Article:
"It would be impossible to do the level of research we're doing without them," said Dana Cruikshank, a National Science Foundation spokesman.
At McChord, Operation Deep Freeze has emerged as the most coveted mission for McChord aircrews, whose other duties over the years have included carrying cargo to Germany, picking up soldiers in Afghanistan or perhaps flying humanitarian aid missions. They've flown to trouble spots in Africa, and also are assisting in the airlift to help Haitian earthquake victims.
Operation Deep Freeze typically requires about 30 or 40 people involved in flying, loading, maintaining and otherwise supporting the C-17s. Some crew are drawn from active-duty ranks of the 62nd Airlift Wing, while others are reservists with the 446th Airlift Wing.
The more than 2,000-mile trip from Christchurch to McMurdo crosses a chilly expanse of the South Pacific that becomes clogged with icebergs. Bad weather this year has resulted in the cancellation of about 25 percent of scheduled flights.
That caution reflects the challenges of flying in such a remote part of the world.
When a fully loaded aircraft gets within about 300 miles of Antarctica, the crew passes a point of no return, where there is no longer enough fuel to return to New Zealand. So, they must continue on to McMurdo no matter what the weather.
McGann said in February of 2008 a fierce storm blew into Antarctica as he approached McMurdo. The only thing to do was circle, and hope for a break in the weather. He found a hole in the weather to land the aircraft amid 50 mph winds. The plane was unloaded, refueled, and took off in a blizzard that then closed down the runway for several days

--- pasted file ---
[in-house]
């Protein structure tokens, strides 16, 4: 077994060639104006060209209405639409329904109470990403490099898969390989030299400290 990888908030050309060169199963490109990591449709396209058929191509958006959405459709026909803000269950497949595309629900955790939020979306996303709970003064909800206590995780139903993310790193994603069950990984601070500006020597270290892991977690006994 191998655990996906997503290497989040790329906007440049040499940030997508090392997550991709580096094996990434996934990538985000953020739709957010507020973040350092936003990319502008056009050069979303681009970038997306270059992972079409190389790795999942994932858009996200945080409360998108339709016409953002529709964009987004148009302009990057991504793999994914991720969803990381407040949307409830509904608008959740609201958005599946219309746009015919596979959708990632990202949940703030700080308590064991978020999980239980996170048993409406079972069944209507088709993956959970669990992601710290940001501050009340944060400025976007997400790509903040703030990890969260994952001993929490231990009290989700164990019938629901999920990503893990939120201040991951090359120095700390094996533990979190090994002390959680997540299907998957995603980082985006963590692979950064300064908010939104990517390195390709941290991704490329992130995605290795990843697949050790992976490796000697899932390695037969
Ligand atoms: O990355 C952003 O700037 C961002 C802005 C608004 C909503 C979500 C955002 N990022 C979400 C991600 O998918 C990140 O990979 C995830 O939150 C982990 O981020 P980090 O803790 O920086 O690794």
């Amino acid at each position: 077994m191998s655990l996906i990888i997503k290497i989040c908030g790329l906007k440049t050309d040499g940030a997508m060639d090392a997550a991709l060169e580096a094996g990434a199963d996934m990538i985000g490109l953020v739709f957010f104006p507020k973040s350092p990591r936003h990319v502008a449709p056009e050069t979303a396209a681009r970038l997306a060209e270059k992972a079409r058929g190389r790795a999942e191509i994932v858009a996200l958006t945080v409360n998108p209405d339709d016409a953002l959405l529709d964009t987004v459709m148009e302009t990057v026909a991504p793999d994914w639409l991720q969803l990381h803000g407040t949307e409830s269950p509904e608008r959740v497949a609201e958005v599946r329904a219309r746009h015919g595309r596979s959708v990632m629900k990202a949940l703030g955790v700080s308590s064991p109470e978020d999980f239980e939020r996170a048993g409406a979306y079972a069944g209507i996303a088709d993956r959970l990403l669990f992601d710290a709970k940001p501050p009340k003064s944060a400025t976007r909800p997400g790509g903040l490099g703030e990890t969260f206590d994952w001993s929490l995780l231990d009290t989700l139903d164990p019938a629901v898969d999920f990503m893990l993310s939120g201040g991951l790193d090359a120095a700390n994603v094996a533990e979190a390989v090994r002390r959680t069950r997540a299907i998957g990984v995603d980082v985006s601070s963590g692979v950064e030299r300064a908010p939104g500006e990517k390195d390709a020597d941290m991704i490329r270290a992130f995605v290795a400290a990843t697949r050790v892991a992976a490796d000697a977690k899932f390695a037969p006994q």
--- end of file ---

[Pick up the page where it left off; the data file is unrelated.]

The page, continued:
Another big limitation is the darkness that envelopes Antarctica for much of the year.
At the end of August, deep into the southern winter, flights are timed to land during the narrow window of daylight. The cargo must be speedily unloaded, not only to stay ahead of nightfall but to avoid temperatures that may fall below -50 degrees F.
"The less time on the runway, the less the aircraft is exposed to the cold, and the better it seems to function," said Chief Master Sgt. Jim Masura. "Cold wreaks havoc on hydraulics and electronics, and we just try to get down there, and get out."
Currently, McChord C-17s do not fly from March through August, the darkest and coldest period. The cold is so intense that the runway can't be illuminated by battery-powered lights, and using burn barrels is a risky practice that has been employed only for emergency flights.
So scientists who arrive on the last flight of the season may have only six weeks of research to do, but they are typically marooned for five months until the flights resume.
That could change.
In September 2008, McChord pilots successfully landed at McMurdo at night with the aid of night-vision goggles and reflective cones that outlined the runway in a successful demonstration of this flight technology.
McGann hopes the Air Force can eventually offer year-round service, which would be a big boon to research.
"This could be a revolution in Antarctica logistics," McGann said.
Hal Bernton: 206-464-2581